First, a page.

In Which the Prof and Spawn Get Folksy

Two nights ago, the Spawn rang me from Flagship, a pretty common event. This particular call, however, was driven by academic needs.

“Dad, what do you know about regional horror fiction?”

“Well, there’s Lovecraft’s New England and King’s Maine, but there’s also some Appalachian stuff that’s pretty good.”

“How did you know I was going to ask about that?”

“I didn’t, but since you were going to ask anyway, you might want to check out Manly Wade Wellman.” I spelled it out for her, told her about the John the Balladeer stories, and told her we had some of the books, which had been part of my dad’s library, and are now here at my office. I also suggested she check out Karl Edward Wagner, who lived in East Tennessee and North Carolina, though I never really thought of him as an Appalachian writer — honestly, I haven’t read that much of his work, though I think I should. (Later, when I looked Wellman up on Wiki, I saw that Wagner was Wellman’s literary executor — maybe that’s why I made the connection.)

John the Balladeer

So yesterday, I found that a Baen collection of Wellman’s John stories has been published online, from what I think is a legit site (apparently the Beauregard Parish, LA public library), with an introduction by David Drake to the electronic edition. It has been at least a couple of decades since I had read them, so that’s how I spent part of my afternoon. The horror/dark fantasy stories (most, but not all of them) are a bit dated, even tame by today’s splatter-heavy standards, but still possess a real power to creep the reader out.  And this morning, I found a couple of the collections here on my office shelf, which I’ll hand off to the Spawn when she comes home for my birthday this weekend.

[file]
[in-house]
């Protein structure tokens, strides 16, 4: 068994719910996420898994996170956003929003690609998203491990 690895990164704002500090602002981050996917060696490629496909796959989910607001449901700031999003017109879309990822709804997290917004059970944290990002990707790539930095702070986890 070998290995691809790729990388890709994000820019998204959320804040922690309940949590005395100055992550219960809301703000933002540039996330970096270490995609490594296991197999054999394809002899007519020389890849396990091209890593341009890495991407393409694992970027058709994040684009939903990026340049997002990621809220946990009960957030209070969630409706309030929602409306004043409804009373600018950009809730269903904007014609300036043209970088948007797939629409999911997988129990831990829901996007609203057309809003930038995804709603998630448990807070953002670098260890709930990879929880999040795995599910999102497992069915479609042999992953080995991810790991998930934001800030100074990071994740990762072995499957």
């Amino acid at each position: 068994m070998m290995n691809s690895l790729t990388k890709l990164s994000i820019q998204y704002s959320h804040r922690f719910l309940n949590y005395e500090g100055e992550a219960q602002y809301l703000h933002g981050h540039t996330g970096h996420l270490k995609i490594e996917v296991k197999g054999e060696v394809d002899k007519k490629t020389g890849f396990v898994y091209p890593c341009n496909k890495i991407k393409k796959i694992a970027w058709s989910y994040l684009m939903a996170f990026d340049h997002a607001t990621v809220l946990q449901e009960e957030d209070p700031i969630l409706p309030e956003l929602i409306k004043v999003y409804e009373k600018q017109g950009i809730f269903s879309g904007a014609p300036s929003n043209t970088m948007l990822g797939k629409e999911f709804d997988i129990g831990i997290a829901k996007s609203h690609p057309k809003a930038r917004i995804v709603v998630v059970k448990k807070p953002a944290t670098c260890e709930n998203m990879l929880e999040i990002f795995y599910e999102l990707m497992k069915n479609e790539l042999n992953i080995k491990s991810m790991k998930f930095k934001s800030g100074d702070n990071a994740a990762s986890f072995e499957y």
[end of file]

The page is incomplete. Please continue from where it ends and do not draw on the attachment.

I’ve mentioned on numerous occasions that the Spawn is the fourth generation of SF/Fantasy/Horror readers in Clan Mondo; still, it tickles me to get to share the stories with her that I know my dad liked so much.

About profmondo

Dad, husband, mostly free individual, medievalist, writer, and drummer. "Gladly wolde he lerne and gladly teche."
This entry was posted in Education, Family, Literature. Bookmark the permalink.

3 Responses to In Which the Prof and Spawn Get Folksy

  1. Samrobb says:

    As soon as I saw the question, I was thinking, “Manly Wade Wellman” 🙂

    Spot on, Professor. You are indeed mondo!

  2. Withywindle says:

    I read the John the Balladeer stories too!

    Slightly away from horror, but still in Appalachia, you’ve read Sharyn McCrumb?

  3. mike shupp says:

    I don’t if it was intentional, but Zenna Henderson’s People stories always struck me as set in a rather generic Midwestern setting. (Okay, more SF than horror, but still…) But yeah, Wellman’s a great choice. And I’d give Withywindle a thumbs up for mentioning Sharon McCrumb.

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